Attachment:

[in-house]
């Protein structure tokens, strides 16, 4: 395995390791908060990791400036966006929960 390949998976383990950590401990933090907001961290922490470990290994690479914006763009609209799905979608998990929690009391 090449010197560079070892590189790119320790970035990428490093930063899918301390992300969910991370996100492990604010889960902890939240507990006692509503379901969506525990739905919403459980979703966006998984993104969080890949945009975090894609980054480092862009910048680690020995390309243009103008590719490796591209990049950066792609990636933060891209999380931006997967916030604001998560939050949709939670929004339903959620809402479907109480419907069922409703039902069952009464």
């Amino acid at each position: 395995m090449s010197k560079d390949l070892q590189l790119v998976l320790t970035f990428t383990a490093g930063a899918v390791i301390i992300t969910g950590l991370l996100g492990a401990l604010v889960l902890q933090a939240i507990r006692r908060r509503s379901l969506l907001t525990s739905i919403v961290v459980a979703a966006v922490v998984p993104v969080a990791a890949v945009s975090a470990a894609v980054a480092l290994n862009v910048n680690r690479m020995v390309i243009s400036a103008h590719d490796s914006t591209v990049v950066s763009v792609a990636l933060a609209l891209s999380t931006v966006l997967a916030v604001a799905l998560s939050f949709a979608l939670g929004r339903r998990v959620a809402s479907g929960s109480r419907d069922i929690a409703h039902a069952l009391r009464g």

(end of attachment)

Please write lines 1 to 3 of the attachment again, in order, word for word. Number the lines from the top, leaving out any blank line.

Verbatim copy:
[in-house]
């Protein structure tokens, strides 16, 4: 395995390791908060990791400036966006929960 390949998976383990950590401990933090907001961290922490470990290994690479914006763009609209799905979608998990929690009391 090449010197560079070892590189790119320790970035990428490093930063899918301390992300969910991370996100492990604010889960902890939240507990006692509503379901969506525990739905919403459980979703966006998984993104969080890949945009975090894609980054480092862009910048680690020995390309243009103008590719490796591209990049950066792609990636933060891209999380931006997967916030604001998560939050949709939670929004339903959620809402479907109480419907069922409703039902069952009464």
């Amino acid at each position: 395995m090449s010197k560079d390949l070892q590189l790119v998976l320790t970035f990428t383990a490093g930063a899918v390791i301390i992300t969910g950590l991370l996100g492990a401990l604010v889960l902890q933090a939240i507990r006692r908060r509503s379901l969506l907001t525990s739905i919403v961290v459980a979703a966006v922490v998984p993104v969080a990791a890949v945009s975090a470990a894609v980054a480092l290994n862009v910048n680690r690479m020995v390309i243009s400036a103008h590719d490796s914006t591209v990049v950066s763009v792609a990636l933060a609209l891209s999380t931006v966006l997967a916030v604001a799905l998560s939050f949709a979608l939670g929004r339903r998990v959620a809402s479907g929960s109480r419907d069922i929690a409703h039902a069952l009391r009464g």